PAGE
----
For many their journey to Nepal would not be complete without a view of the highest mountain on Earth. It is just possible to see a distant view of Mountain Everest from the ridges of the Kathmandu Valley on a clear day. It is also possible to sit in the comfort of a plane seat for the experience. For true adventurers however settle only for a journey to the base of the mighty one for a more intimate meeting with the last earthly rung on the stairway to the heavens
The Everest or Upper Khumbu Region is the second most popular trekking area in Nepal; it is home to some of the highest mountains in Nepal; including Mt. Everest (8850m), Cho Oyn (8153m), Makalu (8470m). The region also contains one of the most stunningly beautiful peaks Ama Dablam (6856m).
The lure of Everest region lies in it's incredibly beautiful valleys, high passes that provide stunning vistas of the peaks beyond, Sherpa villages and the strangely exotic yet peaceful Buddhist culture. Many of the trekking trails traverses the valley of the Dudh Koshi River.The Everest Region is set within The Sagarmatha National Park immersed in natural beauty with verdant forests of blooming rhododendron, blue pine and fir. There are many high spots in the region Namche Bazaar a bustling bazaar, the famous monastery at Tengboche and the excursion to Kala Patthar on the way to the Everest Base Camp for the best view of Everest itself. The area also supports a large amount of high-Alpine wildlife, which includes the Himalayan Tahr, Musk Deer and The Pikka (mouse hare). Some of the more spectacular birds include the Snow Crow, Snow Pigeon and the Impeyan Pheasant (Danfe).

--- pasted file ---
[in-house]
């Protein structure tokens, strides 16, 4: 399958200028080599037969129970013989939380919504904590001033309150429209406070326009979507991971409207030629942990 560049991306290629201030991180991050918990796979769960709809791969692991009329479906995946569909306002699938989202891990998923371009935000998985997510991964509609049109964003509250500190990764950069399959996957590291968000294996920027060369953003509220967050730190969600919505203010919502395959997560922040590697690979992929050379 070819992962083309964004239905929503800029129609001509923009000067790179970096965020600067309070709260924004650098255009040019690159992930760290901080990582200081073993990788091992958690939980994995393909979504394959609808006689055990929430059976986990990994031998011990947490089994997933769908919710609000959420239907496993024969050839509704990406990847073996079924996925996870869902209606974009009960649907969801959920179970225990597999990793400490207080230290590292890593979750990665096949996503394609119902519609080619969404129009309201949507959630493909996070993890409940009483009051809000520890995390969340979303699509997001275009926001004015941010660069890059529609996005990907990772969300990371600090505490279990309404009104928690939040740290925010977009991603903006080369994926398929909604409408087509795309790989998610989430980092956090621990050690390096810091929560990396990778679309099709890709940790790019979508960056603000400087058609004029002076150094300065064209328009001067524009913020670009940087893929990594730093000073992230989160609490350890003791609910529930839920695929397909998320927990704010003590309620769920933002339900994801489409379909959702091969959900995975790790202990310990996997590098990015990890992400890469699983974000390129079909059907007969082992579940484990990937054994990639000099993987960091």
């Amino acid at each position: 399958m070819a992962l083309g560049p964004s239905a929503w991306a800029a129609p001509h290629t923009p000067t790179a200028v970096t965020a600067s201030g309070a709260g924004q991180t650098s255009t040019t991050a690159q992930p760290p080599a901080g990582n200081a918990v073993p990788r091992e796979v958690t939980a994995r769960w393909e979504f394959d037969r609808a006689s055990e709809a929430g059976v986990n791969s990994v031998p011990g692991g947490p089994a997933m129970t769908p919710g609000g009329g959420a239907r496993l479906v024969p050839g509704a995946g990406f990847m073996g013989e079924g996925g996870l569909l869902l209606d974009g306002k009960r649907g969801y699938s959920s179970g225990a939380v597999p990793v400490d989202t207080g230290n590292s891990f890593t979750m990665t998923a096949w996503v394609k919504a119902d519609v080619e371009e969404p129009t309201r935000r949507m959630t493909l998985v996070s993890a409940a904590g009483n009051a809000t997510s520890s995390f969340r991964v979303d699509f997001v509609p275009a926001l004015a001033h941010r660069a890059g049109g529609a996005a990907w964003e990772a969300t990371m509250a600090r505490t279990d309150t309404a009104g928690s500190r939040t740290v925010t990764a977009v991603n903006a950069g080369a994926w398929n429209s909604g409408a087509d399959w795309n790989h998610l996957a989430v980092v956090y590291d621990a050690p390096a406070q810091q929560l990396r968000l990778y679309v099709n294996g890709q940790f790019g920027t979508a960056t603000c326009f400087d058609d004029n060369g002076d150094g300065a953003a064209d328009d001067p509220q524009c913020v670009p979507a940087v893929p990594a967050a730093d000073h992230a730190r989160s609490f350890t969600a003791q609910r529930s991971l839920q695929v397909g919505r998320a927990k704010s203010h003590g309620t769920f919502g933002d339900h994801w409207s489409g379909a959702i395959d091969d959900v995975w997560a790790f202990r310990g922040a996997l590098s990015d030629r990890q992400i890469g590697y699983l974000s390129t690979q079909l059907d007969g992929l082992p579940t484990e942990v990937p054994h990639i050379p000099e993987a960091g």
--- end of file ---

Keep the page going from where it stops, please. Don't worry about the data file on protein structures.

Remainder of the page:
A word about the Sherpas.
The Solu Khumbu region is famous not only for the mountains but also for its people, the Sherpa's who migrated south from eastern Tibet over five hundred years ago. They are well acclimatized to the harsh realities of high mountain life. There are no equals where endurance is concerned which make them the driving force essential for all mountain expeditions in Nepal.
Sherpas have always been keen traders; some still maintain a nomadic lifestyle moving up and down the mountain terrain depending on the season in search of new pastures to graze their Yak. The milk of the Yak produces splendid cheese, high in fat and ideal for the harsh climate.
It is said there would be no Sherpa's without a Yak; along with dairy products, it is also provides transport, is a very good source of protein, gives oil for lanterns and also clothes and rugs which are either weaved from its hair or used as hide after death.
Sherpa's often trade over the Tibetan border and Yaks transport various goods to lower and higher altitudes dependent on seasonal need.
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